In 2004, Mosley announced that he would stand down as president saying he had achieved all he could, only to reverse the decision a month later. The following year saw the Indianapolis-Michelin debacle when all cars running on Michelin tyres withdrew from the race due to safety concerns. This resulted in the farcical six-car US Grand Prix contended by the Bridgestone-fitted Ferrari, Jordan and Midland teams.
Mosley continued into a fourth term in 2005 and with the environment playing a bigger role in the sport, he pushed for road car relevant technologies to be implemented and a freeze in engine developments in order to try and reduce costs. The Ferrari-McLaren industrial espionage scandal dominated the headlines in 2007, while a similar situation involving Renault at the end of the season was a mere footnote to another turbulent season.
The well publicised News of the World revelations rocked Formula One in 2008 but Mosley denied all claims of Nazi connections, while there were mixed reactions from the car makers and various motoring organisations around the world. One man who did not come to Mosley’s defence was Ecclestone who called for his resignation.
Following a successful vote of confidence, Mosley continued his reign into 2009 where FOTA reiterated that teams could breakaway from the FIA-sanctioned series and form their own championship. Again, it the split came to nothing the teams eventually towed the line and signed an extension to the Concorde Agreement binding them to the sport to the end of 2012.
While BMW became the second manufacturer to leave the sport in 12 months following Honda's departure, Mosley invited applications to fill the vacant grid spots with the field opened up to 13 teams and 26 cars. However, while the cost-cutting measures proposed by the FIA ahead of the FOTA revolt fizzled to nothing, there remained a good chance that there would be an increase in the number of competitors in 2010.
Formula One has a habit of going full circle and in Mosley’s time as FIA president that has been especially apparent. As the sport ends another season of headlines being made off the circuit rather than on, the racing itself has generally underwhelmed despite the efforts by the FIA and its Overtaking Working Group to create rules aimed at improving the quality of racing.
As Mosley stands down, two candidates will contest the election to become the next FIA president - former Ferrari team principal Jean Todt (who Mosley has publicly backed), and former world rally champion and Euro MP Ari Vatanen. The two are very differing characters with the former seen as continuity and the continuation of the Mosley-style era, while the latter is believed to be more influenced by the demands of the teams and drivers. Despite retiring officially as president, It’s unlikely we have heard the last of Mosley who is preparing to publish his autobiography – and has warned his lawyers to be on standby.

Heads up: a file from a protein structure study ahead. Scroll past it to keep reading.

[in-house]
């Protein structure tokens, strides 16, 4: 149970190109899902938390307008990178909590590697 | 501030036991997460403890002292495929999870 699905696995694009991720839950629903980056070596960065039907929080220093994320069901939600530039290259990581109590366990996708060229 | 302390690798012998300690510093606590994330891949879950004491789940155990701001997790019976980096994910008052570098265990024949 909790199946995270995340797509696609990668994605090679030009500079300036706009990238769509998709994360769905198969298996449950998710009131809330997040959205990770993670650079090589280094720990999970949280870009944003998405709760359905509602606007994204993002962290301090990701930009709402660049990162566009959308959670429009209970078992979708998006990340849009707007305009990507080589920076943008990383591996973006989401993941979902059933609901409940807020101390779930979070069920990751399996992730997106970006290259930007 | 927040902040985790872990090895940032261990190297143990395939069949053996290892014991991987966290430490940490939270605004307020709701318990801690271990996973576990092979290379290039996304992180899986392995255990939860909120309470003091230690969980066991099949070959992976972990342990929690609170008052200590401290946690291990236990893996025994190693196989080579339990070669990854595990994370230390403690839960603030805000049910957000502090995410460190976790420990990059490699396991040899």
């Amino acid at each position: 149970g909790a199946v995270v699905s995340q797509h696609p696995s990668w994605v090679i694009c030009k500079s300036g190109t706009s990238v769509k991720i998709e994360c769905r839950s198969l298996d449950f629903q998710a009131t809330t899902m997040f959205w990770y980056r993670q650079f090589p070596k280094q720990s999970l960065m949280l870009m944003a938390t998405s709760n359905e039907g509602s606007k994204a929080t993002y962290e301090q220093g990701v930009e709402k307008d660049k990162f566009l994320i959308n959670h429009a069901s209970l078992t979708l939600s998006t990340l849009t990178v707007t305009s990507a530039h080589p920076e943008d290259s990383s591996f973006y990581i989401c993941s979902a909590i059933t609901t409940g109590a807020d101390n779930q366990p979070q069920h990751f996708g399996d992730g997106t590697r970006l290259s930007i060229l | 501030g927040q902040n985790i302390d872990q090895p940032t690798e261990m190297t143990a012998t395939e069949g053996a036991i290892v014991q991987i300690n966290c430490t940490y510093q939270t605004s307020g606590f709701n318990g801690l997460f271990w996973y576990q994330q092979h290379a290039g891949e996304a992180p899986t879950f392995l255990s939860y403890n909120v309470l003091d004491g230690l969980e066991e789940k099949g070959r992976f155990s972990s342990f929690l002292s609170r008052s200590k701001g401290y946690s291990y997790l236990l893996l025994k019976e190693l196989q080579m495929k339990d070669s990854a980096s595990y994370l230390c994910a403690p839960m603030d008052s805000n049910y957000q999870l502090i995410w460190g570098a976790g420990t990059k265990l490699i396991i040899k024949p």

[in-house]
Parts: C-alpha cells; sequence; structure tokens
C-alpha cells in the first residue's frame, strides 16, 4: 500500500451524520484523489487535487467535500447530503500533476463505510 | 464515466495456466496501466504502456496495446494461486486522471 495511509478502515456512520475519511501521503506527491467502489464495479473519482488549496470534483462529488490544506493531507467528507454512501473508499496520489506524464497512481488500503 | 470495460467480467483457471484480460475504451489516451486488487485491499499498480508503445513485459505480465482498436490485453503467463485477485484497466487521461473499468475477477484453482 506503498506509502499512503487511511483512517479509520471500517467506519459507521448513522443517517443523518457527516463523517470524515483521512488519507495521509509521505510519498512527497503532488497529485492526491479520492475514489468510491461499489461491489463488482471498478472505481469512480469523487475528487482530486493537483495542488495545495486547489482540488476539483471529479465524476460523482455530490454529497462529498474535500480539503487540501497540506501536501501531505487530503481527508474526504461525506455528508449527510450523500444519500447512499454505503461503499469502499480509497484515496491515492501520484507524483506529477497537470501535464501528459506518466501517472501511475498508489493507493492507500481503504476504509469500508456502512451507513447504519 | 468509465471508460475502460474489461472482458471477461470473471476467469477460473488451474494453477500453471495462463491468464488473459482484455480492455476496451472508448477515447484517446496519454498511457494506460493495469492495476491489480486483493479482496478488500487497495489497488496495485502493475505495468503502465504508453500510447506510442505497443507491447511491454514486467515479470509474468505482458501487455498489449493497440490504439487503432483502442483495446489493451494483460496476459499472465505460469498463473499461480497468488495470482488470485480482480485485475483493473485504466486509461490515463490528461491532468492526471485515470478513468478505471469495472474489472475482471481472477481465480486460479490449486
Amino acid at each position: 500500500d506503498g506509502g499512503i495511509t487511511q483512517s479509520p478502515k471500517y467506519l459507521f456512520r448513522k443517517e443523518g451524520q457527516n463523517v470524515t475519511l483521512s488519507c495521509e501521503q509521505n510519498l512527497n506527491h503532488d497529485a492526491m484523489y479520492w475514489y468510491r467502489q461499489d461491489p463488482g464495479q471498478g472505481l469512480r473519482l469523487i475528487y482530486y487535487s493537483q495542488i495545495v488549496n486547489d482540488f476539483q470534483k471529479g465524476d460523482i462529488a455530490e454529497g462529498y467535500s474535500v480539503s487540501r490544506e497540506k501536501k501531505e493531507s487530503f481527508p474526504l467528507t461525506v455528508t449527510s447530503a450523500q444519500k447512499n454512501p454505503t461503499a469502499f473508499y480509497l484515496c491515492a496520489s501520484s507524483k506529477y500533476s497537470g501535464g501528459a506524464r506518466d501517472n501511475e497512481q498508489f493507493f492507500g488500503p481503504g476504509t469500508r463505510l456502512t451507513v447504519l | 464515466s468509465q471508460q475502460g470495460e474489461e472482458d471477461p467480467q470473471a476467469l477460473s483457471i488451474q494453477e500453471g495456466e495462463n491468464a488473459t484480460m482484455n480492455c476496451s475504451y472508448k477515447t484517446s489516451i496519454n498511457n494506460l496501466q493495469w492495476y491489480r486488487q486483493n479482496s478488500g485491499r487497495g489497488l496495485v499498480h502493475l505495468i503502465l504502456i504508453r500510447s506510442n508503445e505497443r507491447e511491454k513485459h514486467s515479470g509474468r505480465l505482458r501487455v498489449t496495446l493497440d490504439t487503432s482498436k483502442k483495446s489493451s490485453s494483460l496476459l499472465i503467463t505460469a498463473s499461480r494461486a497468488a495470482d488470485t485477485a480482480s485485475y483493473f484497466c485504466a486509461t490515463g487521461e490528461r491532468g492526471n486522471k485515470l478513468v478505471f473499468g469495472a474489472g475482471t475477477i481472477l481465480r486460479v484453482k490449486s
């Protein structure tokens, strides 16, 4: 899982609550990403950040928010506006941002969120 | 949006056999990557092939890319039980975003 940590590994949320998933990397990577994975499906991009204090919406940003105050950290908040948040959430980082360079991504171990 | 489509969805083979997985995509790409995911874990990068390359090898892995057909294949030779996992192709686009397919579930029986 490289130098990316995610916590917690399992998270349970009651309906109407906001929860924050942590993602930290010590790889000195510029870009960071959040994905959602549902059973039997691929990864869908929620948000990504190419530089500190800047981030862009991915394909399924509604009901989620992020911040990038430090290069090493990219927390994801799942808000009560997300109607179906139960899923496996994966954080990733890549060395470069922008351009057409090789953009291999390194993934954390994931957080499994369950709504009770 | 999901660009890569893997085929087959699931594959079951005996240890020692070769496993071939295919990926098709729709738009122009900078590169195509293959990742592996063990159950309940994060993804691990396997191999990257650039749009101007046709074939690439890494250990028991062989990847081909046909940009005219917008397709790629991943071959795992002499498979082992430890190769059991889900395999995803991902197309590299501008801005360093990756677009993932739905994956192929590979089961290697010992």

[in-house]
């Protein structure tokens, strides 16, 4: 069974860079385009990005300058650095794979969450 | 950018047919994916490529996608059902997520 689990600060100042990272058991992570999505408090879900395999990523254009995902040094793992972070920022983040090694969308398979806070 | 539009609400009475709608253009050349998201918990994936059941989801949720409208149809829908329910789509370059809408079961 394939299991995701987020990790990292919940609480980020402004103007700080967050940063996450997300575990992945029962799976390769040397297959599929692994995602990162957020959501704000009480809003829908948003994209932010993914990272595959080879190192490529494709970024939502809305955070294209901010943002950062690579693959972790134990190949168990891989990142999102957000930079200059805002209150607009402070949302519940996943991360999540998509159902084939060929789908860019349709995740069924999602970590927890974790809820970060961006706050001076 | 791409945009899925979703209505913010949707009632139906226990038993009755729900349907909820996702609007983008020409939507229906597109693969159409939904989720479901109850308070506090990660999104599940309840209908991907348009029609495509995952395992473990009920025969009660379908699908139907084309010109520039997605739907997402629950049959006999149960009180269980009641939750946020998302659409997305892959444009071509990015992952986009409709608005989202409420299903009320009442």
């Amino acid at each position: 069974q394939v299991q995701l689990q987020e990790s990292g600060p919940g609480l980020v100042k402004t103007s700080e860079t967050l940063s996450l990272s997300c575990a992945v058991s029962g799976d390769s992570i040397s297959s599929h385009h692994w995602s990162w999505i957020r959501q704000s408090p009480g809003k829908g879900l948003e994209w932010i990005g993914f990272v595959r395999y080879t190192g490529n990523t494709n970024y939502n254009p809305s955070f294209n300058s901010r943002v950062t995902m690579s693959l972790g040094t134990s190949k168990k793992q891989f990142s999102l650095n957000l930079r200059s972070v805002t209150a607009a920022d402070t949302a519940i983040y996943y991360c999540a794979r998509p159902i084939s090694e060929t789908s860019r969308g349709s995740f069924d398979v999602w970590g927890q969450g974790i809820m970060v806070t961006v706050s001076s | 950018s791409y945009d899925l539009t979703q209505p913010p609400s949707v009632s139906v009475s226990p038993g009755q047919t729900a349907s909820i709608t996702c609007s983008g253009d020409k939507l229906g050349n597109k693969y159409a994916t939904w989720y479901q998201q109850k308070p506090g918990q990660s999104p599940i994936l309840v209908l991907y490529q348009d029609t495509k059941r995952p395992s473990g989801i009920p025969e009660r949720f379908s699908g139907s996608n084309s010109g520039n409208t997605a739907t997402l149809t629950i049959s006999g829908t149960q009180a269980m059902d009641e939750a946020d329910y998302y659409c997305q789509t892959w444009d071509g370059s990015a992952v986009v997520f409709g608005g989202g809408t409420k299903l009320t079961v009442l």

“Being president of the FIA is a challenging role,” Mosley said. “The decisions that have to be taken are never easy. A sport as competitive and commercially significant as ours needs to have a robust approach to governance. One cannot shy away from taking decisions that may be unpopular. And one must accept that, as president, one will get the blame for unpopular decisions, even those taken for purely legal reasons. Frequently, however, highly unpopular decisions have proved to be absolutely right over the longer term.”
“Of course, in the last year or two, the degree of controversy about the FIA and my role as president reached new heights. In particular, we had to deal with the theft by a top Formula One team of the entire intellectual property of their main rival. More recently we had an extraordinary plot to crash a car deliberately during a race. Again, there was controversy but this time the car manufacturer concerned took action and the truth was quickly established. It has always been difficult, but these problems have to be tackled decisively if Formula One wants to remain credible.
“Finally I wish my successor and his entire team the very best for the future. The time has now come for me to step back and enjoy a much quieter life.”